According to Katok et al. [39], mercury ions in solution interact with silver metal (Ag0) at a theoretical Hg/Ag stoichiometric ratio of 0.5 resulting in zero-valent mercury [39]: 2Ago+Hg2+2Ag++Hgo

Based on this stoichiometric ratio, Katok et al. described a hyperstoichiometric effect, according to which the Hg/Ag molar ratio changes depending on the AgNPs size. However, this is only part of the overall mechanism as redox is followed by other reactions, including amalgamation. The Hg2+ reduction and amalgamation were observed by Henglein and Brancewicz [50] and Henglein [51], who suggested the following reaction mechanism between Hg2+ and AgNPs: Agn+Hg2+Ag(n2)Hg+2Ag+

Harika et al. [52] studied the amalgamation reaction by ultrasonically reacting liquid mercury with an aqueous solution of silver nitrate. Although the formation and role of silver nanoparticles is not discussed, the authors observed schachnerite and moschellandsbergite and mixed phases with molar Hg/Ag ratios of 0.665 to 2. Assuming the 0.5 ratio in the redox reaction and the formation of moschellandsbergite, the overall reaction is: 8Ag+3Hg2+6Ag++Ag2Hg3

In the case of schachnerite: 2.9Ag+0.9Hg2+1.8Ag++Ag1.1Hg0.9

Thus, under the condition that all Ago reacts, physical adsorption is negligible or subtracted and one of the above amalgamation reactions occurs, the overall stoichiometric Hg/Ag molar ratio must be between 0.31 and 0.375 depending on the amalgam formed. However, other compounds might be formed, such as Hg2Cl2 and HgO, in which case the Hg/Ag molar ratio can be up to 1. Regardless of the Hg removal mechanism and the presence of hyperactivity effect, there seems to be scaling of the Hg/Ag ratio with the silver content, and the phenomenon requires further investigation.

There are only few publications on the formation of Hg–Ag amalgams at the nanoscale [52]. Besides the complexity of the reaction, another issue is that the identification of the amalgams by XRD in small concentrations is difficult and only few weak peaks are typically observed; see for example Katok et al. [39], who first investigated hyperstoichiometry in a similar system and identified schachnerite. The same amalgam was observed by Henglein and Brancewicz [50], but the reaction was between Ag+ and Hg2+ solutions in the presence of a reducing agent. A comprehensive study on the formation of amalgams between bulk Hgo and Ag nanoparticles is that by Harika et al. [52]. The results showed that depending on the initial Hg/Ag molar ratios, no amalgam, schachnerite, moschellandsbergite and mixed schachnerite/moschellandsbergite can be formed.

The XRD spectra of a 0.3 mmol/g AgNPs@SiO2 nanocomposite sample after interaction with mercury are shown in Figure 10, and the peaks identified in the other nanocomposite samples are summarized in Table 5. A common characteristic in all samples is the absence or considerable decrease of Ago peaks. The results confirm the redox reaction between AgNPs and Hg2+ from the solution. The amalgams that can be attributed to these peaks are moschellandsbergite (Ag2Hg3), mercury–silver alloy (Ag2Hg3) and luanheite (Ag3Hg). In addition, it is interesting to note the existence of Hg1+ (calomel, Hg2Cl2) and Ag2+ (AgO) on the surface, which indicates the gradual oxidation of Ago to higher oxidation states and the gradual reduction of Hg2+. The existence of residual Cl on the surface is also confirmed by SEM-EDX (Table 3), leading to the formation of both Hg2Cl2 and AgCl. Finally, the formation of HgO shows that mercury can be bound on the surface as oxide. As is evident, differences in the identified peaks were found even for the same sample processed under the same conditions (0.3 mmol/g). This is a result of the very small amounts of formed compounds and thus, weak peaks. Obviously, the results are not conclusive, but they offer strong evidence of amalgam formation.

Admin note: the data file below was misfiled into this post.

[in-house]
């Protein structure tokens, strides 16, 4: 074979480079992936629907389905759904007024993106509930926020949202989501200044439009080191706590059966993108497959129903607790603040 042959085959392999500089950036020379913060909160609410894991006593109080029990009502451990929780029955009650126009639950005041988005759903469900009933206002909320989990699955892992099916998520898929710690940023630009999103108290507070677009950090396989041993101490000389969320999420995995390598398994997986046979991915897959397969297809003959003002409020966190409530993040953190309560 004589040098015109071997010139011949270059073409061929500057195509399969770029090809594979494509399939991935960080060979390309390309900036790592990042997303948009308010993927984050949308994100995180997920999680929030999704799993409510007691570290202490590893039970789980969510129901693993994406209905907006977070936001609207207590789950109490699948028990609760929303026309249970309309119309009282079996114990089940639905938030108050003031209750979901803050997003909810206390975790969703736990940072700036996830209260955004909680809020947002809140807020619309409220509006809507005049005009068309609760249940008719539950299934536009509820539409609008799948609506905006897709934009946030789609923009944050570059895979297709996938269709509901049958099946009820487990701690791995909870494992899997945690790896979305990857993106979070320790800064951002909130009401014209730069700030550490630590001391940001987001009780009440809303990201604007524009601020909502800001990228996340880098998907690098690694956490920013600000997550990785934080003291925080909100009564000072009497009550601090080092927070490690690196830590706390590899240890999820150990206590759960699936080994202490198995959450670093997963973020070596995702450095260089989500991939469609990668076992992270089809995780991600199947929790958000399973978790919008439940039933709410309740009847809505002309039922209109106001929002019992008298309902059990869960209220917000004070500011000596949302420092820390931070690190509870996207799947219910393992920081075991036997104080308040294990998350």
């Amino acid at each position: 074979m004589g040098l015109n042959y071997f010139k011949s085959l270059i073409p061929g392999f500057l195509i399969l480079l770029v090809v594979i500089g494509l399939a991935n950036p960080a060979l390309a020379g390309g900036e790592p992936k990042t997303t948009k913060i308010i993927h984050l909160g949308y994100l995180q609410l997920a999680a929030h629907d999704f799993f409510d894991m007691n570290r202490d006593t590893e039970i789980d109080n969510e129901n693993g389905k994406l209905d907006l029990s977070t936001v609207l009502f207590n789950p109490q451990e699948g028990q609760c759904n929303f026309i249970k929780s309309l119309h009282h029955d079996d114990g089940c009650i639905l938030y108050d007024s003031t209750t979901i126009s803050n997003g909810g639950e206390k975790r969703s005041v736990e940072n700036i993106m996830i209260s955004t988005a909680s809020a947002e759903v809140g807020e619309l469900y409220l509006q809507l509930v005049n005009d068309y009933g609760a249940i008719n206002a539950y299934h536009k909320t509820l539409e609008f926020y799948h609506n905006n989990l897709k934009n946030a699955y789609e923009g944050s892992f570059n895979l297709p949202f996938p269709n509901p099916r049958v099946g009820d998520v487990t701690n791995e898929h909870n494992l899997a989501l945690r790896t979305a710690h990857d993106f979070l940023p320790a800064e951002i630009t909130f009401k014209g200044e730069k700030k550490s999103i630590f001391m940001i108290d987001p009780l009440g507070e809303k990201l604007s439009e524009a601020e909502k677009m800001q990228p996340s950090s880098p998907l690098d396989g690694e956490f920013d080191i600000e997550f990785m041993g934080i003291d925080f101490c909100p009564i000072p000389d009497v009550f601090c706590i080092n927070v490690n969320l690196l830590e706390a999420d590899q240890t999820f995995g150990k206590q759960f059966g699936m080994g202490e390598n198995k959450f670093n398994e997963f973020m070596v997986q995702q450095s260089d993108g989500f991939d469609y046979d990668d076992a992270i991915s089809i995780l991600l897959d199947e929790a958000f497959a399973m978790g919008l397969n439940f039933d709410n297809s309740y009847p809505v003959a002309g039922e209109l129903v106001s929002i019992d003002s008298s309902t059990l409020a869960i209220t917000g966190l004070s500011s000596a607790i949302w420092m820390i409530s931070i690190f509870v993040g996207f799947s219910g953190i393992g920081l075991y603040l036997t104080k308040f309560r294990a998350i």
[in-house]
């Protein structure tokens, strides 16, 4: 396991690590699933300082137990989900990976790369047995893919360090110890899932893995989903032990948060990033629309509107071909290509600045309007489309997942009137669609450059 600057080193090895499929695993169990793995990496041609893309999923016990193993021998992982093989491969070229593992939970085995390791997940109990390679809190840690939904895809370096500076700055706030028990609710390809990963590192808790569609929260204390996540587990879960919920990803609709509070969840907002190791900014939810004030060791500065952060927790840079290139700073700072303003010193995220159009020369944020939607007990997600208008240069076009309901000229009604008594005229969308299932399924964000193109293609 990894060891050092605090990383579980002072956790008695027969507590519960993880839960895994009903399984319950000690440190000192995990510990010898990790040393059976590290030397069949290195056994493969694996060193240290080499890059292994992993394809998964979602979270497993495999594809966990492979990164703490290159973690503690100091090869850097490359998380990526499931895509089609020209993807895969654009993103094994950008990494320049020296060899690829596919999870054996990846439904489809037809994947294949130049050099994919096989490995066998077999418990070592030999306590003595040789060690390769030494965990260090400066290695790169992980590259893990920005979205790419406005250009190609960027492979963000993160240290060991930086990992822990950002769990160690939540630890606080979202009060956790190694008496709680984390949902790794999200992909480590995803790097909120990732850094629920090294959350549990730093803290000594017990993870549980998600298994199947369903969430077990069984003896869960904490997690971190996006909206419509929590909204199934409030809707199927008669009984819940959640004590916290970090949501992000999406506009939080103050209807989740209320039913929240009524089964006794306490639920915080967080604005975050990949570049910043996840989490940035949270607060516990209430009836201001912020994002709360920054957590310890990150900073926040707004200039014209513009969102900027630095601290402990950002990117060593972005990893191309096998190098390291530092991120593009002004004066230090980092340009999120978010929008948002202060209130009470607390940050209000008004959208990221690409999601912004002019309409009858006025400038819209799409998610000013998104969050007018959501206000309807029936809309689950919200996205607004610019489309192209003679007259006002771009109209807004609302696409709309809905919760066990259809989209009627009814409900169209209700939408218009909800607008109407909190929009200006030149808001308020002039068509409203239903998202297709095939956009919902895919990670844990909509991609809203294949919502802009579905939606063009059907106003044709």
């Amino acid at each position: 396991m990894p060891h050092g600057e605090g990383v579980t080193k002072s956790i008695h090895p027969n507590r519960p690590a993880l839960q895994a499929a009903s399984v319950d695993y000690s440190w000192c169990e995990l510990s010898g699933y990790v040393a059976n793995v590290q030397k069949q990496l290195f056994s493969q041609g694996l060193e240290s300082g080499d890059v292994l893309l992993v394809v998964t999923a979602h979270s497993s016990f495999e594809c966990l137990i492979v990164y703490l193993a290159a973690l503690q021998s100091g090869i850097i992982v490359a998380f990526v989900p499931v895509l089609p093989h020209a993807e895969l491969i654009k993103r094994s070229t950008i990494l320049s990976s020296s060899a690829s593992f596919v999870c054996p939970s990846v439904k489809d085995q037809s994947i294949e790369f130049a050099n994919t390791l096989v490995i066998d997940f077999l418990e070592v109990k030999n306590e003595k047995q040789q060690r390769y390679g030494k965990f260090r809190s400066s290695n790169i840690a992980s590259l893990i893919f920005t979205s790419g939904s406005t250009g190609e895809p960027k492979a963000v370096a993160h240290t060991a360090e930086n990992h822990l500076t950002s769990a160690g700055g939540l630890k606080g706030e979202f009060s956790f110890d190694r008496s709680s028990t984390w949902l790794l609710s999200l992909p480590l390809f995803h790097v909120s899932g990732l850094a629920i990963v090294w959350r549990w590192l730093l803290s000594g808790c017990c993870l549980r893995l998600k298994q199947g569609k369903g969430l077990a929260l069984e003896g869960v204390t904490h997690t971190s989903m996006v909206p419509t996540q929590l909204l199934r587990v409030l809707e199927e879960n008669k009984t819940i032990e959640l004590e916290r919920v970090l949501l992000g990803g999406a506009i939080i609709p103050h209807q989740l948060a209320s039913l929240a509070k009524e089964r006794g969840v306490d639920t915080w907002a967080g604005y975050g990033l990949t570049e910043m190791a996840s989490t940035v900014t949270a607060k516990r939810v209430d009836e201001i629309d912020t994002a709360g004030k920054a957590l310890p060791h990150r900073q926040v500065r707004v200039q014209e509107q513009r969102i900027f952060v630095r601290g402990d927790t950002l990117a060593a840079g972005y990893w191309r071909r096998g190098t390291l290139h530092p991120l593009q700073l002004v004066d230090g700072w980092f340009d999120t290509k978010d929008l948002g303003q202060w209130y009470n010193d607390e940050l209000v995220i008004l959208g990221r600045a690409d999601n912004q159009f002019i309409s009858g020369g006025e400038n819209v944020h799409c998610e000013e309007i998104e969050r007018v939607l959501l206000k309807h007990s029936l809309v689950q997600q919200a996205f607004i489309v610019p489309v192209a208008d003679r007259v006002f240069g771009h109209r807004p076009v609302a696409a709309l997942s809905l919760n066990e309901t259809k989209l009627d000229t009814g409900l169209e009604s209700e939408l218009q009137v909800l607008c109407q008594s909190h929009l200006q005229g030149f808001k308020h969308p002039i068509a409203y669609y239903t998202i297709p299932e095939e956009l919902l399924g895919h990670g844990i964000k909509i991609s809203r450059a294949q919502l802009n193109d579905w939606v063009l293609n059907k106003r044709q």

Table 5.

X-ray diffraction peaks of selected AgNPs@SiO2 samples after interaction with mercury and most probable identified compound(s) in order of probability

0.1 mmol/g Ag 0.2 mmol/g Ag0.3 mmol/g Ag 0.3 mmol/g Ag
15.07 15.0915.11-
AgO AgOAgO
21.96 22.4222.3121.9
SiO2, Hg2Cl2SiO2SiO2SiO2, Hg 2 Cl 2
- --27.88
AgCl
30.49 30.4630.56-
Ag2Hg3* Ag2Hg3*Ag2Hg3*
31.55 31.31--
Ag3HgAg3Hg, Ag2Hg3, HgO
32.26 32.27-32.08
AgCl, Ag3Hg AgCl, Ag3HgAgO
- -34.03-
AgO, HgO
- --38.01
Ag2Hg3, Ag o
- --44.39
Ag2Hg3, Ag o
- -46.6546.27
AgCl, Ag 2 Hg 3 , Hg 2 Cl 2AgCl, Ag 2 Hg 3 , Hg 2 Cl 2
- --55.00
Ag2Hg3, AgCl
- --64.27
Ag2Hg3, Ag o
- --77.9
Ag2Hg3, Ag o

* This is a mercury–silver alloy different from the moschellandsbergite amalgam, which has the same chemical formula.

The SEM (Figure 11) and TEM (Figure 6) images clearly show that AgNPs@SiO2 interacts with mercury ions. These images show that the sample morphology changes dramatically; i.e., after interaction with mercury, the surface becomes heterogeneous, agglomerations form and nanoparticles disappear.

4. Conclusions

Biosourced silica was synthesized from RH and used as a substrate for the formation of silver nanocomposites with Ag contents of 0.1, 0.2, 0.3 and 0.4 mmol/g SiO2. The results demonstrated that the affinity of the AgNPs@SiO2 nanocomposites for mercury is high due to a combination of adsorption and silver–mercury and mercury chloride reactions. The XRD measurements indicate that chlorargyrite, calomel and amalgams are formed on the surface of the material. The stoichiometry of the amalgamation reaction seems to scale with the silver content, but no hyperstoichiometry was observed. The observation of amalgamation reaction and reactivity scaling are promising but not conclusive, and more detailed experiments and characterizations are required.

Acknowledgments

This research was funded by the Nazarbayev University ORAU project Hyperstoichiometry Activity in Metal Nanoparticle Interaction (HYPER Activ), SOE 2015 009 (2015-2018) and partly funded by the Nazarbayev University ORAU project Noble metals nanocomposites hyper-activity in heterogeneous non-catalytic and catalytic reactions (HYPERMAT), SOE2019012 (2019-2021), Grant Number 110119FD4536.